With your arms more squarely around your “today,” start routinely visualizing the future. What are you creating in your next job? How is it fulfilling the other goals in your life? Taking the time to go through these visualization exercises and actually writing down the things that come up for us can help shape that reality into being. It makes you more attuned to opportunities as they arise and gives you a useful point of reference to go back to that was created outside of a pressure-filled decision point.
Live The Life Outside
Even at our most driven, our job is only a single part of our entire lives. What is it for you that lives outside of the workday that could use some attention? If you are in middle-mode at work, think about the other hours of the day that could be filled with more focused effort around relationships, hobbies, family planning, or wellness.
As more of us get comfortable with the idea that the perfect ongoing state of work-life balance is a bit of a myth, take advantage of this life season over the work season. In the same way you may otherwise aggressively goal yourself to take home work or set aggressive objectives in your day job, apply that same rigor at home. Commit to reading a book two nights a week instead of your usual pile of expense report review. Schedule bi-weekly lunch dates with friends you haven’t seen in a while instead of work-related conferences. These personal moments add up and will refuel your sense of self when you have to put your foot back on the gas at work.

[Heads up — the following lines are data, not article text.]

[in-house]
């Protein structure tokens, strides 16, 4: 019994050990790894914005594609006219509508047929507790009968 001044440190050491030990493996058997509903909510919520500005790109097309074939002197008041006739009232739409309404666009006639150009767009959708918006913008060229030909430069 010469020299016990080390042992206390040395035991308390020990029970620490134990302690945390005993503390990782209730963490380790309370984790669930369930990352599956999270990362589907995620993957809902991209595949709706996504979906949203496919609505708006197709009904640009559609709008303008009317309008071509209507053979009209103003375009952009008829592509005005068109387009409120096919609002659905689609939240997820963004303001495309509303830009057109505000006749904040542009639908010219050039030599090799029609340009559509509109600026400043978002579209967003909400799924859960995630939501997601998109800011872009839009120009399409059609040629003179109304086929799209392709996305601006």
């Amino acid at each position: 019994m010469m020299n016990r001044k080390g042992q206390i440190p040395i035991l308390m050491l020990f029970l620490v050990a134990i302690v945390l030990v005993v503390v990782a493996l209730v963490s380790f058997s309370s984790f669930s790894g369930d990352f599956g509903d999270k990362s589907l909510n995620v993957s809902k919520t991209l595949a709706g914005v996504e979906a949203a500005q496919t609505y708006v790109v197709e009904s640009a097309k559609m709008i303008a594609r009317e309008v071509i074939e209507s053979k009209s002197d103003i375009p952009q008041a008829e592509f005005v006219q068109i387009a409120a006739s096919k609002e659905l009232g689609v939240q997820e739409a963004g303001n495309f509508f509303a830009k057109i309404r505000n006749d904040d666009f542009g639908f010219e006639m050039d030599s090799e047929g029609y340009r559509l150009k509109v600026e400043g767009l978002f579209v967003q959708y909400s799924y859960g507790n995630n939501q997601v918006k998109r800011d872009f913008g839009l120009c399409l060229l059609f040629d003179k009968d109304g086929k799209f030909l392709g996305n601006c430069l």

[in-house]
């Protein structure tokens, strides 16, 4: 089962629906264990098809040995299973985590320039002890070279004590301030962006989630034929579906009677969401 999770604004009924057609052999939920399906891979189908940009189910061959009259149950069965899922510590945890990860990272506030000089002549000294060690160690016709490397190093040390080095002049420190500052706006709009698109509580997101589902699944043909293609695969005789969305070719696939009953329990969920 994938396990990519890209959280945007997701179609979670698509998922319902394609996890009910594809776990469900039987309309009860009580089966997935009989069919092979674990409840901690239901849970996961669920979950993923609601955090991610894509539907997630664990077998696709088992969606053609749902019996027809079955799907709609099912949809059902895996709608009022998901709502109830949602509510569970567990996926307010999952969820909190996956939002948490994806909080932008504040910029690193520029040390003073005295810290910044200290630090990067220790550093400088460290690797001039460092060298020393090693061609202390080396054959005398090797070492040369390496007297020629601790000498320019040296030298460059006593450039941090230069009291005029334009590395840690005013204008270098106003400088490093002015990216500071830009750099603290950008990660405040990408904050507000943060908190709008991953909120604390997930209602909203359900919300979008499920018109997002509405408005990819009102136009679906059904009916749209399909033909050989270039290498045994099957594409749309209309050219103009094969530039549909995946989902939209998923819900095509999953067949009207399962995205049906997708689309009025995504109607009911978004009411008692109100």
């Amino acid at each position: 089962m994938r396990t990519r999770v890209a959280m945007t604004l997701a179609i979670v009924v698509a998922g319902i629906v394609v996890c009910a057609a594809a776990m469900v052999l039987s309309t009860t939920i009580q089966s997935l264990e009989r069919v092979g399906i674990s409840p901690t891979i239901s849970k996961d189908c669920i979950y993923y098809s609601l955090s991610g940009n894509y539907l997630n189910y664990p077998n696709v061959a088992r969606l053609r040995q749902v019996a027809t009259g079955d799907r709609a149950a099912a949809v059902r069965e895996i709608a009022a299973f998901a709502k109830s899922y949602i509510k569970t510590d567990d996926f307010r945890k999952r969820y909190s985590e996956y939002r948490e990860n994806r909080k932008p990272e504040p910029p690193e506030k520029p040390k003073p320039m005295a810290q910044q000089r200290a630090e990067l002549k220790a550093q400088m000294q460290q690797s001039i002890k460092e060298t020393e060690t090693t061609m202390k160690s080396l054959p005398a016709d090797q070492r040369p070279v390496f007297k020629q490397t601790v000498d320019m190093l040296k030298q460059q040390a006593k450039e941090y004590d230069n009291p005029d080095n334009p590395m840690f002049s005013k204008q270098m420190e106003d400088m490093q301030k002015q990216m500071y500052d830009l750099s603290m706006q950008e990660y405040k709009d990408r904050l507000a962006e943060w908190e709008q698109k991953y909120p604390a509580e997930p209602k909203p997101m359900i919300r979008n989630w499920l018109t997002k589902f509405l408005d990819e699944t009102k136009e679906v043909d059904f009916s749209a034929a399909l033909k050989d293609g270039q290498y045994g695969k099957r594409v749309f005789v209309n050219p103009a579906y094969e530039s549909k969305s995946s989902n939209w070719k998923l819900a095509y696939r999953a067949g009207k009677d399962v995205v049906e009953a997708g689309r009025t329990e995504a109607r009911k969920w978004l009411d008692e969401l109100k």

The most powerful networking you will do is when you are not on a job hunt. It allows you to be your most authentic self, and connect with people simply for connection’s sake. For us introverts, networking is a stretch anyway, so this can be a perfect time to get in touch with new people. It’s an awesome opportunity to tap experts in your field without feeling like you have a veiled job hunting objective.
Take some risks in your outreach. Did someone interesting pop up in your suggested contacts on LinkedIn? Drop them a note pointing out something interesting or a shared aspect of your backgrounds and ask if they’d be open to a 15 minute phone call to hear more about their work. Many of these cold pitches will go unreturned — but either way, this outreach grows your courage muscle!
What Not to Do
If you’re a real go-getter, taking some time to just be grounded in the present can elicit its own sort of panic. Feelings can creep up that you’re not enough, or that you’re somehow stalling in your career not taking an ultra-active path toward the next step. (Guilty.)
In those moments, we can ground ourselves with the reminder that most of life happens in the middle. Beginnings are fun, but certainly come with their own scary stressors; endings often feel a little nostalgic as we part ways with a previous chapter. Being able to spot the middle point of a career moment and make the most of it is a skill that can serve us our entire careers.